I get it, and I understand that this can be one of the most frustrating things.

You shouldn’t have to feel housebound, or needing to apply creams, take painkillers, or use heat/cold packs.

If you are suffering from back pain that comes and goes, then gentle exercise such as walking plus other movement exercises which help to mobilise the body or strengthen the body, can help.

Walking is a natural movement that keeps our joints mobile and muscles working. Walking works the muscle of the legs, buttocks, abdomen and upper body, all, which play an important role in keeping the muscles in your back that hold you up right, strong.

Stretching combined with walking will   improve your backs strength, flexibility and posture,   which in turn,   can help stop back pain from creeping up on you when you least expect it.   What’s more, it can also reduce how painful it feels and how much it gets in the way of day to day life.

So here’s the important question to answer now that you know it 100% is ok to exercise even if you’ve got a bad back…

The answer is YES !

Doing something is better than nothing. You have to listen to your body as well though, if your pain increases to an unbearable point then you are probably doing too much. Therefore, the option I prefer is little and often until you feel you have built up the strength to exercise for longer.

What exercise can you actually be doing? Because of course, too much exercise, or exercise that’s strenuous could make it worse or keep it hanging around longer.

Introducing Pilates…

Pilates was an exercise form developed by Joseph Pilates during the first World War. He worked as a ward orderly in a hospital teaching exercise to injured soldiers who were injured. He moved to New York in the 1920’s and opened his first Pilates studio where he taught exercise to injured ballet dancers.

Since then the exercise form has progressed, evolved and is used widely as a form of exercise to help with back pain by Physiotherapists.

So why does Pilates work?

To break things down simply, Pilates is a form of exercise where we learn to strengthen the body through movement.

Pilates is based on nine basic principles of:-

Breathing

Concentration

Control

Centring

Flow

Postural alignment

Precision

Relaxation

Stamina

In short, it’s a controlled form of exercise. You strengthen the body with specific exercises. You stretch tight and shortened muscles. For people with lower back pain, stretching is important. Stretching the muscles in your legs actually helps to increase range of movement in your hips, taking the stress off your lower back – which in addition increases blood flow, allowing nutrients to flow in, taking care of the muscles in your back

It’s also one of the best forms of exercise to maintain and improve a healthy posture. Great for your back, easing back pain in, and add to that it feels great when you can walk around confident and tall.

By G NOBLE 30 Apr, 2017

Our bodies are made up of approximately 60% water. Water is involved in pretty much all our bodily functions, including the diffusion of nutrients and flushing away toxins. Back pain is one of those many symptoms that may be caused by a lack of water in our diet and can affect our backs in the following ways.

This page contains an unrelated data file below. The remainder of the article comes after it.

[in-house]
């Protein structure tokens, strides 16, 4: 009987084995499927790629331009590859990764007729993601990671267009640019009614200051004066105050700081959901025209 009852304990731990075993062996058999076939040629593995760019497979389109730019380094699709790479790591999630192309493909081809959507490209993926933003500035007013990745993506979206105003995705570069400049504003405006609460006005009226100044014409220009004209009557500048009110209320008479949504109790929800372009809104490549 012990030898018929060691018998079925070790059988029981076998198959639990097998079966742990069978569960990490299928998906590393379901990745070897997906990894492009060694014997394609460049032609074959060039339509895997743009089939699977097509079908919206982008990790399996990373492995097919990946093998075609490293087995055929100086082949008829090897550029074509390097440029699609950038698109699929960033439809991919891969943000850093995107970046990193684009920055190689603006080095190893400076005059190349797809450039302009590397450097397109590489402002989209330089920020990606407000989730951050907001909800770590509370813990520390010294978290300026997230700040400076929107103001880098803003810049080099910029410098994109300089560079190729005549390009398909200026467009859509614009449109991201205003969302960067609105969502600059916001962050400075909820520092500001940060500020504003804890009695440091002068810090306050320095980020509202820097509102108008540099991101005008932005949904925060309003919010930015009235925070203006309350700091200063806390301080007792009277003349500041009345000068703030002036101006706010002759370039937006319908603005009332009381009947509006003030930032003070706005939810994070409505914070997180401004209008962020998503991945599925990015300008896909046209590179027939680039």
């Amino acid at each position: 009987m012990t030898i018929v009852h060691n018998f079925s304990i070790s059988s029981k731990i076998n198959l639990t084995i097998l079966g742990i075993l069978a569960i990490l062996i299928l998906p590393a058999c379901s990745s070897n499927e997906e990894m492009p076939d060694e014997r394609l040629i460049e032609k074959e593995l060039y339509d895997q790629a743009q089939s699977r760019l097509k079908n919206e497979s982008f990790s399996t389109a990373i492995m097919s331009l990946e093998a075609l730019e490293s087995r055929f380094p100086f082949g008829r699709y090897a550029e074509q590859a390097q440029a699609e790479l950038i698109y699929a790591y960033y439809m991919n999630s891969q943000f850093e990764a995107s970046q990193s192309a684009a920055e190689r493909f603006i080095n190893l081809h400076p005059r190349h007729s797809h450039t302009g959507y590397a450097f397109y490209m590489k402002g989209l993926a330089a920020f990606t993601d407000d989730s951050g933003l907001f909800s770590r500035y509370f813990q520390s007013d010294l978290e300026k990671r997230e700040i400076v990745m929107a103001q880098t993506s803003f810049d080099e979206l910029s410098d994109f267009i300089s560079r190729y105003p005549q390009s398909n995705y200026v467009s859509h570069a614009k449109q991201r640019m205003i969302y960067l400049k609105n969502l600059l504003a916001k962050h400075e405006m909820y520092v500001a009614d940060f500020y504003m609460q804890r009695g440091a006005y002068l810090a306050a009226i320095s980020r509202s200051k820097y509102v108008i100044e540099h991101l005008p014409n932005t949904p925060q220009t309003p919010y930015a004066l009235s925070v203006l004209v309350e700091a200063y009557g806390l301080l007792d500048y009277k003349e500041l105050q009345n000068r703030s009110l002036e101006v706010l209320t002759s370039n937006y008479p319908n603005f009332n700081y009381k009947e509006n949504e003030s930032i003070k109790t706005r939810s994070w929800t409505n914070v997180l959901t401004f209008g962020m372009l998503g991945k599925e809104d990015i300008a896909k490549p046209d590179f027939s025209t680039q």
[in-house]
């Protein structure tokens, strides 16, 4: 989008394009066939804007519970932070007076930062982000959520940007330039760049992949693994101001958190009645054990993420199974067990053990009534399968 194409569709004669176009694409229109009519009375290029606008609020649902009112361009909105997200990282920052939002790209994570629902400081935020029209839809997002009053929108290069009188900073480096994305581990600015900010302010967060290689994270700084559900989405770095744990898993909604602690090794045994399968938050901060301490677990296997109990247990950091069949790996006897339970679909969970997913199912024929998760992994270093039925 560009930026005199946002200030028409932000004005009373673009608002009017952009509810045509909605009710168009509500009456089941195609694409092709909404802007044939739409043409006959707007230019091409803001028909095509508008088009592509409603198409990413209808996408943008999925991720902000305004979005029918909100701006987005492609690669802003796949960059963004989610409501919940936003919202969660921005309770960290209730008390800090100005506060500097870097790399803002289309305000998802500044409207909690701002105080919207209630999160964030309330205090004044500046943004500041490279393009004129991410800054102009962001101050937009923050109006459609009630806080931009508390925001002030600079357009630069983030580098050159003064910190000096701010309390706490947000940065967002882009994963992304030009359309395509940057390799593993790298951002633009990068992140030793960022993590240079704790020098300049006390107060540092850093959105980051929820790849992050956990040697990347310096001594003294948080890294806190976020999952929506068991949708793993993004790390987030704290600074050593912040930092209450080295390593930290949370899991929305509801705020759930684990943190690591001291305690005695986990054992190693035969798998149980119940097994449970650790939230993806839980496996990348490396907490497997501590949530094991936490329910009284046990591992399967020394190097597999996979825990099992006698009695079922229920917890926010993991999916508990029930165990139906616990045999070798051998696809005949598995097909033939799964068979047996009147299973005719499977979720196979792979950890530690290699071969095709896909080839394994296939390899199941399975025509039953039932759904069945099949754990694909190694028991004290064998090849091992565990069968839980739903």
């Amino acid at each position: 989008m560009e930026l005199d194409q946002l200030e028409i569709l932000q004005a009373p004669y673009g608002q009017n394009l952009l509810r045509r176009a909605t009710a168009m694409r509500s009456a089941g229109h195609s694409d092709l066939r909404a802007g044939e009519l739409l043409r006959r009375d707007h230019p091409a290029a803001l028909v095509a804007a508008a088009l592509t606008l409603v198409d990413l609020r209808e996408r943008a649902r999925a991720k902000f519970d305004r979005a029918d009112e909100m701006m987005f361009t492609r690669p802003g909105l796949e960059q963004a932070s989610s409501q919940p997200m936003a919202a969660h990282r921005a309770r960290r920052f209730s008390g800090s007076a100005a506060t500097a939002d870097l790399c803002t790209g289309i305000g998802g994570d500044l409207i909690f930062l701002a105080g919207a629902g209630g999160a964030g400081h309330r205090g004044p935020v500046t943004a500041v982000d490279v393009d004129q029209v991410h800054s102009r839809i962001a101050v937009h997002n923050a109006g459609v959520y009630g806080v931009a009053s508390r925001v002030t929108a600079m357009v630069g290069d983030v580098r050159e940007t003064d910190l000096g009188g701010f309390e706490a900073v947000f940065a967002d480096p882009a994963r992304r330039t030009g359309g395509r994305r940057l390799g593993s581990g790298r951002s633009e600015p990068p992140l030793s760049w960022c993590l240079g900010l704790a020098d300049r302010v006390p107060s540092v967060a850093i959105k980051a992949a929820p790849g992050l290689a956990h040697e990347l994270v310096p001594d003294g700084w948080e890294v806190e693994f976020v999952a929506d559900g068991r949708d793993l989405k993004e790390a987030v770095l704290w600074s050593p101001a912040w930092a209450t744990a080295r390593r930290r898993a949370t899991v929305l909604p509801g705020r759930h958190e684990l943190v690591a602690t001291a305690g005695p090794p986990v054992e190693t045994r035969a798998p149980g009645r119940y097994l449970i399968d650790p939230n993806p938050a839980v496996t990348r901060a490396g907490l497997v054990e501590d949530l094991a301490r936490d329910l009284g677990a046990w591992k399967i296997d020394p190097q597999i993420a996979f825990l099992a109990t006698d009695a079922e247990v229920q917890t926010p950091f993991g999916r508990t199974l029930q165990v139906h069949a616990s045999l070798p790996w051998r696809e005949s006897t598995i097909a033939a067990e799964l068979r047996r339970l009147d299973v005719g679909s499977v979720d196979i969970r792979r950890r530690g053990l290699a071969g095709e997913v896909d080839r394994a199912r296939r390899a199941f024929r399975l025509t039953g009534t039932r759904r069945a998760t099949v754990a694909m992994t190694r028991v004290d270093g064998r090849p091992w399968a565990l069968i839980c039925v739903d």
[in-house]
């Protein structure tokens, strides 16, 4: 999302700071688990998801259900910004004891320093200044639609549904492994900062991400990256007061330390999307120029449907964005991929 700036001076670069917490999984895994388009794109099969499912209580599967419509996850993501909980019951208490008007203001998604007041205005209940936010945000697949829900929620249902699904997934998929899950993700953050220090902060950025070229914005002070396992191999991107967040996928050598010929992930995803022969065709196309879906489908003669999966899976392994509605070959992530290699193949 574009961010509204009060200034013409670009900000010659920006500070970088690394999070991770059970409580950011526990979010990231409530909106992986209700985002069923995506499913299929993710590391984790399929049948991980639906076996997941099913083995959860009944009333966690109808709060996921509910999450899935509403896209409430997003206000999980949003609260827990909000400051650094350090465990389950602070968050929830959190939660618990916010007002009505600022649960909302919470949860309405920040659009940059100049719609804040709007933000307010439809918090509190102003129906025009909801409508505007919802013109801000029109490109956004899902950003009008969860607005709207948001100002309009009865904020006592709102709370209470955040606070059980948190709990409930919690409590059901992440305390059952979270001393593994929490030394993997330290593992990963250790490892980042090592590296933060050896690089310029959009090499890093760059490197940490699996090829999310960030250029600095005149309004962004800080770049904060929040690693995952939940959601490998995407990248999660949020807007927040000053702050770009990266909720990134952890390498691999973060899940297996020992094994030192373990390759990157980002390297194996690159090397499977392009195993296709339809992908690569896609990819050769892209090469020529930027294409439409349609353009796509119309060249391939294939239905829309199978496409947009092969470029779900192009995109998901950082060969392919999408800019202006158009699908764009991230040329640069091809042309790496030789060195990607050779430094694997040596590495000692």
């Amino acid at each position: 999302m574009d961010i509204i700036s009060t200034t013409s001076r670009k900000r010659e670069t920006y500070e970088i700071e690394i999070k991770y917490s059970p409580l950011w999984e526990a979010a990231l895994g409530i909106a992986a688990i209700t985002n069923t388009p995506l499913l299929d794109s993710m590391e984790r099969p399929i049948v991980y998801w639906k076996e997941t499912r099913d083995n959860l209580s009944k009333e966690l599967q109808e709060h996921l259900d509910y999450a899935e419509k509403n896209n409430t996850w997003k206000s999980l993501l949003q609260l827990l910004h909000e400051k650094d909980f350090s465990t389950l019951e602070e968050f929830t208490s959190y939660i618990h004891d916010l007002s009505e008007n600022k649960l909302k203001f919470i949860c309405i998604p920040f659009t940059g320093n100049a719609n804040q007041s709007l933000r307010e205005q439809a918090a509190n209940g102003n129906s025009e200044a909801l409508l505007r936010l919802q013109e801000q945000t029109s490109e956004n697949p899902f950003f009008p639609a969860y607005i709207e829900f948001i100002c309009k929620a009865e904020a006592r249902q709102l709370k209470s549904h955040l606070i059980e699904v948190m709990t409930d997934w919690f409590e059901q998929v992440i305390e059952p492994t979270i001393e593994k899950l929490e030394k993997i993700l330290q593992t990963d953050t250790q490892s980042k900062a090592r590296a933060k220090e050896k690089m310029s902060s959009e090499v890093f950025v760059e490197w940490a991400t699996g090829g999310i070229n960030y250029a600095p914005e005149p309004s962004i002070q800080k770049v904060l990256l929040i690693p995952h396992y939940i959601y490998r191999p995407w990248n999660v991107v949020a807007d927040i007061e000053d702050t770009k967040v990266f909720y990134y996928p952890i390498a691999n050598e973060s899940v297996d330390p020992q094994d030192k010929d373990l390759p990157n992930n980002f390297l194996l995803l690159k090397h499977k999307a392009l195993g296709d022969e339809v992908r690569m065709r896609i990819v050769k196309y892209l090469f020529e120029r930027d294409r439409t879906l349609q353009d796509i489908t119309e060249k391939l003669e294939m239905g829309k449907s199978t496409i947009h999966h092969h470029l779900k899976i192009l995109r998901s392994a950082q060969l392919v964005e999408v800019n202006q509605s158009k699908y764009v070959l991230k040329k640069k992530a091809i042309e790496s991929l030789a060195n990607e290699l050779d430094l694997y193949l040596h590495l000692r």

Our spines are made up of vertebrae. In between each vertebra lies a disc which is made up of mainly water. These discs become dehydrated during the day when we are standing/sitting as the spine is in a vertical position. Then at night the discs rehydrate if we have drunk enough water. When the discs dehydrate the disc space between each vertebra narrows and in some instances, can cause pain and irritation of the spine.

With most back pain, there tends to be associated muscular pain and tightness. When you become dehydrated the harmful toxins can accumulate in and around muscle tissue. This leads to inflammation, rigidity and soreness.

Are there any common signs that you may not be drinking enough water? Yes, and it may sound simple but even just feeling thirsty is probably the first sign. Other signs of dehydration include, tiredness, dizziness, dry skin and lips, headaches, constipation and mood swings. Another more obvious sign is the colour of your urine. If your urine is dark and not a light yellow, then you really need to get more water in your system.

When your body benefits from being hydrated properly, then you should likely expect to feel less back pain, less tired, more alert, your skin will become more clear, plus being hydrated properly can help you lose weight.

So just like a car engine needs oil and fuel, your body needs water to help lubricate joints and help it run efficiently. Drinking the recommended amount of water on a daily basis will help your body function better as a whole with no negative side effects.
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By G NOBLE 14 Aug, 2017

The first time you take any new fitness class can be a little intimidating. Meeting new people, wondering if you will be able to do the exercises, or wondering what everyone else is like at the exercises in the class. Maybe it’s the exercise names that you’ve never heard before.  FEAR NOT! We all have to start somewhere.